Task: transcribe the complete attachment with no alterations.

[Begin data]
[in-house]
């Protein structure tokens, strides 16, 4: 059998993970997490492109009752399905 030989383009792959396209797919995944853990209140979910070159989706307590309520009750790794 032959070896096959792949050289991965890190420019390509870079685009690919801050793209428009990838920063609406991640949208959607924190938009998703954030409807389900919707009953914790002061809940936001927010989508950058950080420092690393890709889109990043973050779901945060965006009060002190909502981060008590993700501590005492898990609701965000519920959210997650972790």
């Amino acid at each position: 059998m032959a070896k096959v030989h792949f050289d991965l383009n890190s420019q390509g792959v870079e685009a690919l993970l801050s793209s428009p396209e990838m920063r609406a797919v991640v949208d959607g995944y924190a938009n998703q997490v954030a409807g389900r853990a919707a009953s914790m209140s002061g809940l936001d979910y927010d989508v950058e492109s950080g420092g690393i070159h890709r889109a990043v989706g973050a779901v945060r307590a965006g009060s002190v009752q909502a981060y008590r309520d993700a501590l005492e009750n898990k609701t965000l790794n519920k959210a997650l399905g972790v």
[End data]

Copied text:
[in-house]
């Protein structure tokens, strides 16, 4: 059998993970997490492109009752399905 030989383009792959396209797919995944853990209140979910070159989706307590309520009750790794 032959070896096959792949050289991965890190420019390509870079685009690919801050793209428009990838920063609406991640949208959607924190938009998703954030409807389900919707009953914790002061809940936001927010989508950058950080420092690393890709889109990043973050779901945060965006009060002190909502981060008590993700501590005492898990609701965000519920959210997650972790």
């Amino acid at each position: 059998m032959a070896k096959v030989h792949f050289d991965l383009n890190s420019q390509g792959v870079e685009a690919l993970l801050s793209s428009p396209e990838m920063r609406a797919v991640v949208d959607g995944y924190a938009n998703q997490v954030a409807g389900r853990a919707a009953s914790m209140s002061g809940l936001d979910y927010d989508v950058e492109s950080g420092g690393i070159h890709r889109a990043v989706g973050a779901v945060r307590a965006g009060s002190v009752q909502a981060y008590r309520d993700a501590l005492e009750n898990k609701t965000l790794n519920k959210a997650l399905g972790v």